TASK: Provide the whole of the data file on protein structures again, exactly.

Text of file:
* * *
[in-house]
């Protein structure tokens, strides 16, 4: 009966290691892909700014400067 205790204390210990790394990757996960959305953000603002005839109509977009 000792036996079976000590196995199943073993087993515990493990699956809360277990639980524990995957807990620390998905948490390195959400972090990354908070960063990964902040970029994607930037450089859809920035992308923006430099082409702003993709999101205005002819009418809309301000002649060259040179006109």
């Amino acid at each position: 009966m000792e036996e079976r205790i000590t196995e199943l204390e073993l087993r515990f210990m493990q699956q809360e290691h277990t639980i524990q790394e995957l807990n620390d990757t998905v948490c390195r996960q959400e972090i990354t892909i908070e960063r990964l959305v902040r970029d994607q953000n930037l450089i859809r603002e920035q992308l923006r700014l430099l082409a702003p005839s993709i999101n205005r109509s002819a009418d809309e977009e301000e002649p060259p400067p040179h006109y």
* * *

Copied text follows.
[in-house]
């Protein structure tokens, strides 16, 4: 009966290691892909700014400067 205790204390210990790394990757996960959305953000603002005839109509977009 000792036996079976000590196995199943073993087993515990493990699956809360277990639980524990995957807990620390998905948490390195959400972090990354908070960063990964902040970029994607930037450089859809920035992308923006430099082409702003993709999101205005002819009418809309301000002649060259040179006109």
């Amino acid at each position: 009966m000792e036996e079976r205790i000590t196995e199943l204390e073993l087993r515990f210990m493990q699956q809360e290691h277990t639980i524990q790394e995957l807990n620390d990757t998905v948490c390195r996960q959400e972090i990354t892909i908070e960063r990964l959305v902040r970029d994607q953000n930037l450089i859809r603002e920035q992308l923006r700014l430099l082409a702003p005839s993709i999101n205005r109509s002819a009418d809309e977009e301000e002649p060259p400067p040179h006109y």